I didn't let myself think beyond that. I didn't want to think. "Yes," I said, and then, desperately, "it'll cost you . . . two dollars--and a bowl of chowder."
He smiled. "All right then. All right, girlie. Let's go. I got a room at Gray's."
He helped me to my feet, and once I was up he began to tug me after him. I said, "The chowder first."
For a moment he looked mutinous. Then he nodded and staggered back into the restaurant, leaving me to wait. He came out with a steaming bowl and a spoon and a drink he kept for himself. I lifted my veil, dodging a quick glance at him, but there registeredno recognition on his face. He'd barely handed me the bowl before I dove into it where I stood, shoving the chowder into my mouth so quickly that it burned my tongue. I barely tasted it, which was probably a good thing, as the clam smell was strong and a layerof fat pooled on top, and there was something mushy and stringy and unpleasant in it.
My drunk waited impatiently for me to finish, lodging his shoulder against the doorway and slinging back his drink. When I was done, he grabbed the bowl from my hand and threw it into the street, where it broke into pieces that men trod into the mud. Hetook my arm and jerked me into his side, wrapping his arm around me as much to keep himself upright as anything.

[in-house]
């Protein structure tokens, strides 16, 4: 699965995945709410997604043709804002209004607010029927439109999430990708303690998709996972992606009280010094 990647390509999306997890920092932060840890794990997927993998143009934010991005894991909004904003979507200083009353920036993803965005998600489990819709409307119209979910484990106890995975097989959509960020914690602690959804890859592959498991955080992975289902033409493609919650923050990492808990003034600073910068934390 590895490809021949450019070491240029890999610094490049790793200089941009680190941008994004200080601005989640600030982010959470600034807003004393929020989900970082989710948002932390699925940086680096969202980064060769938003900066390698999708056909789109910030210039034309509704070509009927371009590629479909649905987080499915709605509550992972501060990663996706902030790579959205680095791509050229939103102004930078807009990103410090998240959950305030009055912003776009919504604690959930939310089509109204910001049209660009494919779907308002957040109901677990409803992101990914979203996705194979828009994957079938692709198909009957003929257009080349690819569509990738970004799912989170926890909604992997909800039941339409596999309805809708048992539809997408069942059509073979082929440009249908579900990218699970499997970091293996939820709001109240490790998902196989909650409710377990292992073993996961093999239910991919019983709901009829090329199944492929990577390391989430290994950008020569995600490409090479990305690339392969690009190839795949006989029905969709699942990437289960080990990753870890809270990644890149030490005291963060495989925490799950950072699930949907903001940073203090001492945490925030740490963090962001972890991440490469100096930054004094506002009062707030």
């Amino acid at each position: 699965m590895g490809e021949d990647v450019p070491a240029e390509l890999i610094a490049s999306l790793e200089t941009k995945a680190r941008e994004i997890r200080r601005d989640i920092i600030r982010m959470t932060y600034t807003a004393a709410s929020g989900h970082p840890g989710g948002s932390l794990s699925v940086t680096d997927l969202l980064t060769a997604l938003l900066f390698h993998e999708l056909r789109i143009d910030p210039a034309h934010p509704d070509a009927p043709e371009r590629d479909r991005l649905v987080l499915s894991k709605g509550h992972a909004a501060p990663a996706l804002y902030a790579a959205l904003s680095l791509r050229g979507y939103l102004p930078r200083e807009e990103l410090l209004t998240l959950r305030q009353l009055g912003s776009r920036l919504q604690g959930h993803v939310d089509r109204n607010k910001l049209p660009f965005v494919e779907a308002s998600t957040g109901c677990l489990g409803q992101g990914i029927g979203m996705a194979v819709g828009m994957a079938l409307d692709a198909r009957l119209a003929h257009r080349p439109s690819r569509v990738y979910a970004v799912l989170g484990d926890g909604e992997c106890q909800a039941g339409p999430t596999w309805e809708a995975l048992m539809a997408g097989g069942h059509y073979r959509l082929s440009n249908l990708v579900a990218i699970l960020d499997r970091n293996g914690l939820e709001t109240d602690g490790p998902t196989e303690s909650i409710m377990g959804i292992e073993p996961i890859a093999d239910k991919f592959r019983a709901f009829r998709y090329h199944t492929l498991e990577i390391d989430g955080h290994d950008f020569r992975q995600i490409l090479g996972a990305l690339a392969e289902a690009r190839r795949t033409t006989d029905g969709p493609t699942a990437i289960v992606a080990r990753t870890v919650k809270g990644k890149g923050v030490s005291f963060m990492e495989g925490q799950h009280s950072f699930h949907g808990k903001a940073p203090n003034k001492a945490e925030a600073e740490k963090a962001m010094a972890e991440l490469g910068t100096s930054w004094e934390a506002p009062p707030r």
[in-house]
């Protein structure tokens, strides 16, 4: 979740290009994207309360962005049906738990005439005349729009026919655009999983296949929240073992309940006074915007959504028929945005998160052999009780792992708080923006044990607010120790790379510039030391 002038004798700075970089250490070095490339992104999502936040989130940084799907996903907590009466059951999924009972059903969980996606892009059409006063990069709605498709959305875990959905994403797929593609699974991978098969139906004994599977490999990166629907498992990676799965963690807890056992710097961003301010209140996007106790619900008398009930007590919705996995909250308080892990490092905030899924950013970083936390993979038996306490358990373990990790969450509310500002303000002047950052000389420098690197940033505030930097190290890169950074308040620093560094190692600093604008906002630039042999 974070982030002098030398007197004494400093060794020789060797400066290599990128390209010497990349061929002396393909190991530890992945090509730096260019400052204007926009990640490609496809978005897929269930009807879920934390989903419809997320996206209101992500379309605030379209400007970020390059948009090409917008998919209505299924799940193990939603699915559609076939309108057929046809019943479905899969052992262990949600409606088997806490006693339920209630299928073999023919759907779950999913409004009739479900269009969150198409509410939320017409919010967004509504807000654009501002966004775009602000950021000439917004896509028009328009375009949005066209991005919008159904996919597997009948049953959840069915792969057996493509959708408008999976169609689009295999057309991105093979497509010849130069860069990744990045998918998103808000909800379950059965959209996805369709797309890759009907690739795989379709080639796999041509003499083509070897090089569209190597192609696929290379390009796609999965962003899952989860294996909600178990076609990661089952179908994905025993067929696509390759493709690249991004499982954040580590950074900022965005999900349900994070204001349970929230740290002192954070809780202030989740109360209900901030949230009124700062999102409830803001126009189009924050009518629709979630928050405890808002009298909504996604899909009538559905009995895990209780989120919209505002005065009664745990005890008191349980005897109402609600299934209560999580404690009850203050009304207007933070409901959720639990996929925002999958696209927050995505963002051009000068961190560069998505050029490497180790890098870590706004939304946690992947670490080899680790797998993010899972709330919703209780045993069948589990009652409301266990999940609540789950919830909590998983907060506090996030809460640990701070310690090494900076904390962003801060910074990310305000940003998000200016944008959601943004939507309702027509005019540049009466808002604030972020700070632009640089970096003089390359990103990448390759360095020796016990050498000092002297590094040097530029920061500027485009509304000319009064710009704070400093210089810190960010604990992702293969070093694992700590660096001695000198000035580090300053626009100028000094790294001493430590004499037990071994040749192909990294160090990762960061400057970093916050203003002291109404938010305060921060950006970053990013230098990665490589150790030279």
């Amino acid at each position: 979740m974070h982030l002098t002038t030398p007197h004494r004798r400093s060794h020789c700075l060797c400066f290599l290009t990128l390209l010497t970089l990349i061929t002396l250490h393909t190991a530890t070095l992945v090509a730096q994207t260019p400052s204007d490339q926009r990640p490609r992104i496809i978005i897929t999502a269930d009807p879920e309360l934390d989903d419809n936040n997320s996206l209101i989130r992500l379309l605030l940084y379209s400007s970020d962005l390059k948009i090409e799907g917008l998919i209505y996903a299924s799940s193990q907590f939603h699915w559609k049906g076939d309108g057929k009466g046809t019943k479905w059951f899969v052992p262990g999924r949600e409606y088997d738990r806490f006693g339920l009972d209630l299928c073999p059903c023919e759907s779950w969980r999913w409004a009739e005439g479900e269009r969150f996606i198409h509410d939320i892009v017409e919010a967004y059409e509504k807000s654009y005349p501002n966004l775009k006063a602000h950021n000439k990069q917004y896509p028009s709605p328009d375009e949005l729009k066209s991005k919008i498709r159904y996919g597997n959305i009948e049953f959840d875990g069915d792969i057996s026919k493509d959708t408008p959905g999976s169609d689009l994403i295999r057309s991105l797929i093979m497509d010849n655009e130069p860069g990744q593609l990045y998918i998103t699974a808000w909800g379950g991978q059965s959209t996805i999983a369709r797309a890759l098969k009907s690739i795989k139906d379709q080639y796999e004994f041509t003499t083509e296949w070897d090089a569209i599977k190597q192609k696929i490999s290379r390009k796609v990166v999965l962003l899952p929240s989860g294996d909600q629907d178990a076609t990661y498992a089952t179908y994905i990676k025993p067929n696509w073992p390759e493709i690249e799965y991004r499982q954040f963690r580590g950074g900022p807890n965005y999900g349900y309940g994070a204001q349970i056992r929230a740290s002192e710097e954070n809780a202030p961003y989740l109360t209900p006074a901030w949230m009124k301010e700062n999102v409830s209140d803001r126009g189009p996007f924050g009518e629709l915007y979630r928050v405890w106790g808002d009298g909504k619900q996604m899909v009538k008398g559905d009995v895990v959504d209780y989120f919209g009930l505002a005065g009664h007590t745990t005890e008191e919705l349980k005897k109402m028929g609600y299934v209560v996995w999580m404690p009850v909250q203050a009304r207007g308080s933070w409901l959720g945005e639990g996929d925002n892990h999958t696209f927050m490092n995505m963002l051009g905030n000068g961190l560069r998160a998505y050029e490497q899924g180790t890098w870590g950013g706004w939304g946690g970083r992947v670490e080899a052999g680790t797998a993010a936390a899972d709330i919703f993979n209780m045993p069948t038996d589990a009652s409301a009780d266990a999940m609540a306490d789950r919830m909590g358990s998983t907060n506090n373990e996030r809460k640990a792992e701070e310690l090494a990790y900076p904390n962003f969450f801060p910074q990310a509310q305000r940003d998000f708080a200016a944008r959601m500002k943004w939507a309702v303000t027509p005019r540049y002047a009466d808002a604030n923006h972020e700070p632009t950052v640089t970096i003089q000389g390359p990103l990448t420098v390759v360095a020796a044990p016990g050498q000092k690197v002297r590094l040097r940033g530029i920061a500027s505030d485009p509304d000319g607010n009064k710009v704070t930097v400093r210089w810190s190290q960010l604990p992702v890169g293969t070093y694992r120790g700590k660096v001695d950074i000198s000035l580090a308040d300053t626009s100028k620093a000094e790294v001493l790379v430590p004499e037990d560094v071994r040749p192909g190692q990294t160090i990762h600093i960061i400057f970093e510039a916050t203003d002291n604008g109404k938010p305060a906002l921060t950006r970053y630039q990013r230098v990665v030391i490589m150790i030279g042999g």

The boardwalk ended abruptly, and we went into the street, which was mobbed with horses and men, dogs and whores, nightmarish and strange as they moved through the gasping flicker of streetlamps, falling again into darkness that moved and shifted withthe rain so that few things could be seen and what could didn't seem quite real...
From the Trade Paperback edition.